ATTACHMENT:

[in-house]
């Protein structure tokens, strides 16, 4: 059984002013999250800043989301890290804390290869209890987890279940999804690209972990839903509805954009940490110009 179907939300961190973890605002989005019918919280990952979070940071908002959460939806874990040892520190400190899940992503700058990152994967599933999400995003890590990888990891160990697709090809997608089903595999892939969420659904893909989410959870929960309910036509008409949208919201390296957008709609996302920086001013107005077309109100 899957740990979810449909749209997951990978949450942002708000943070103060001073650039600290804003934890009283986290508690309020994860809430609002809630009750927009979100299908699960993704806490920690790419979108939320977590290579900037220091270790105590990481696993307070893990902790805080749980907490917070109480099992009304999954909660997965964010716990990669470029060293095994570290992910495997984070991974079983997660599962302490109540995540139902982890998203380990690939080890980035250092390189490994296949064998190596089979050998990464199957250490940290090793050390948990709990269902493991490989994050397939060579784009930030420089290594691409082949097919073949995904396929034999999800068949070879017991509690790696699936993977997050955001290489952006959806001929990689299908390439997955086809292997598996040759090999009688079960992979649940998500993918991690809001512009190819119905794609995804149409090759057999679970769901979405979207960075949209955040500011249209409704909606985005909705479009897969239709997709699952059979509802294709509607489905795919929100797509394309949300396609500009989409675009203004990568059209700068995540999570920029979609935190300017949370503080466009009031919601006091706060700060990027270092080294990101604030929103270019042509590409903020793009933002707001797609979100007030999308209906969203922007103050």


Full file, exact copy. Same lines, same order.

[in-house]
């Protein structure tokens, strides 16, 4: 059984002013999250800043989301890290804390290869209890987890279940999804690209972990839903509805954009940490110009 179907939300961190973890605002989005019918919280990952979070940071908002959460939806874990040892520190400190899940992503700058990152994967599933999400995003890590990888990891160990697709090809997608089903595999892939969420659904893909989410959870929960309910036509008409949208919201390296957008709609996302920086001013107005077309109100 899957740990979810449909749209997951990978949450942002708000943070103060001073650039600290804003934890009283986290508690309020994860809430609002809630009750927009979100299908699960993704806490920690790419979108939320977590290579900037220091270790105590990481696993307070893990902790805080749980907490917070109480099992009304999954909660997965964010716990990669470029060293095994570290992910495997984070991974079983997660599962302490109540995540139902982890998203380990690939080890980035250092390189490994296949064998190596089979050998990464199957250490940290090793050390948990709990269902493991490989994050397939060579784009930030420089290594691409082949097919073949995904396929034999999800068949070879017991509690790696699936993977997050955001290489952006959806001929990689299908390439997955086809292997598996040759090999009688079960992979649940998500993918991690809001512009190819119905794609995804149409090759057999679970769901979405979207960075949209955040500011249209409704909606985005909705479009897969239709997709699952059979509802294709509607489905795919929100797509394309949300396609500009989409675009203004990568059209700068995540999570920029979609935190300017949370503080466009009031919601006091706060700060990027270092080294990101604030929103270019042509590409903020793009933002707001797609979100007030999308209906969203922007103050």